People movement across the divided island resumed for the first time since crossing points were shuttered during the Covid-19 pandemic 15 months ago, the United Nations said Friday.
Without fanfare, most crossings opened at 0600 local time on Friday, while the iconic Ledra Street checkpoint in the capital Nicosia started operating at 0800.
After intense consultations over several weeks between the two sides and the UN to facilitate free movement again, the breakthrough was achieved.
“Greek Cypriot leader, Mr Nicos Anastasiades and the Turkish Cypriot leader, Mr Ersin Tatar, confirmed agreement on synchronising the two sides’ respective COVID-19 measures concerning crossings and on reopening all crossing points from 4 June, onwards,” a UN statement said earlier this week.
The move was also welcomed by France and the United States when announced on Wednesday.
“Great to see today’s announcement that the crossings will reopen on Friday! Allowing Cypriots to meet, trade, and move freely benefits all who call this island home,” tweeted US ambassador Judith Garber.
A bi-communal technical committee on health will assess the Covid situation on both sides of the UN-patrolled ceasefire line on a bi-weekly basis to determine the appropriate risk with a colour-coded scheme.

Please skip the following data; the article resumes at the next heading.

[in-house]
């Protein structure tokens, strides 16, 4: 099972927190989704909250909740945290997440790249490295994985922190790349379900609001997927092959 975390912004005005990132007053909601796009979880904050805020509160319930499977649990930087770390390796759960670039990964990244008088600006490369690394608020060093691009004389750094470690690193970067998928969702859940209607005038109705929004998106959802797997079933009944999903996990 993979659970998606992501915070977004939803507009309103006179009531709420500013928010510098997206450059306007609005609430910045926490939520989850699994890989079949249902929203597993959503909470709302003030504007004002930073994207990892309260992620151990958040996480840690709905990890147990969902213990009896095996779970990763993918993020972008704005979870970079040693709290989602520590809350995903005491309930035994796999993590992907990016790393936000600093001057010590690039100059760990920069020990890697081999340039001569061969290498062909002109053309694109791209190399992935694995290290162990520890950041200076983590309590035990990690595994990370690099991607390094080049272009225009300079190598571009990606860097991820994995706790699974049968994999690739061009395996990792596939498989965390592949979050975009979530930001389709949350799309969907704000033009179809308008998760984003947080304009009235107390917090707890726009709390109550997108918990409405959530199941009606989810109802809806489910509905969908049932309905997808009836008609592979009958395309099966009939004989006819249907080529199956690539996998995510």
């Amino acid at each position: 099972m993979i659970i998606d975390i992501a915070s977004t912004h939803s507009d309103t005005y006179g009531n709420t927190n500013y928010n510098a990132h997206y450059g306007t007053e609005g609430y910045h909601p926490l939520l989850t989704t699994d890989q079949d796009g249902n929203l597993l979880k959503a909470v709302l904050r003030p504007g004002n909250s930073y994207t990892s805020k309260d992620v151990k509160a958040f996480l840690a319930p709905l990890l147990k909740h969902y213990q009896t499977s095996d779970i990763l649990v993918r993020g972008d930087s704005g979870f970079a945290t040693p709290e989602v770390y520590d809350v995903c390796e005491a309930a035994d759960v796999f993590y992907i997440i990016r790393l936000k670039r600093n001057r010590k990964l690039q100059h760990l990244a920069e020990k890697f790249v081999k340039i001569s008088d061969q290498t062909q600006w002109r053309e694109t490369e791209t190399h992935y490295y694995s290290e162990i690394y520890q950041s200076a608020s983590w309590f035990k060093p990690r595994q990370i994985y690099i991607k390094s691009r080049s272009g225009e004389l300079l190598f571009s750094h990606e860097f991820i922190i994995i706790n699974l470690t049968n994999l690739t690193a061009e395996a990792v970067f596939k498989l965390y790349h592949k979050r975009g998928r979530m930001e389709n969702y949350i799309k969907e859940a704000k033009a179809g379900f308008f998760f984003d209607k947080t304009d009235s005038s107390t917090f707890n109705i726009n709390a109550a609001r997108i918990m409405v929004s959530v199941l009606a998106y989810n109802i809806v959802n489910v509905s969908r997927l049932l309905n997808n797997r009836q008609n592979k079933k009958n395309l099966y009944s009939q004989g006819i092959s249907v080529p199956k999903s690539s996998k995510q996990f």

Green will mean no restrictions; Orange, a 7-day negative Antigen or PCR test, is required with dark red signalling the crossings are closed to the general public.
When crossings opened on Friday, the orange category applied, meaning a negative Covid test is needed to cross.
“The measures will apply to all categories of people, bringing the situation at the crossing points back to the status quo ante, pre-COVID 19 outbreak, including for third country nationals,” the UN peacekeeping mission said.
It said the reopening of all crossing points would “facilitate free movement, promote people to people contacts, build trust and have an overall positive socio-economic impact across the island.”
There have been calls for the crossings to open after a surge in coronavirus cases eased on both sides.
All crossings were closed at the outset of the pandemic in March 2020; some stayed shut, like the Ledra Street crossing.
Some restrictions were gradually lifted for certain groups at designated checkpoints, such as Turkish Cypriot students attending school in the Cyprus government-controlled south.
Under normal conditions, thousands cross the ceasefire line daily to work, study or seek medical treatment.
The Republic of Cyprus shut four of the nine crossings between the two sides in late February 2020 for the first time since they opened in 2003.
The remaining crossings were closed after the north reported its first case of coronavirus on 10 March 2020.
The Republic of Cyprus has reported 72,626 Covid cases and 362 deaths since the pandemic last year.
Meanwhile, Turkish Cypriot authorities have confirmed 7,375 cases and 33 deaths.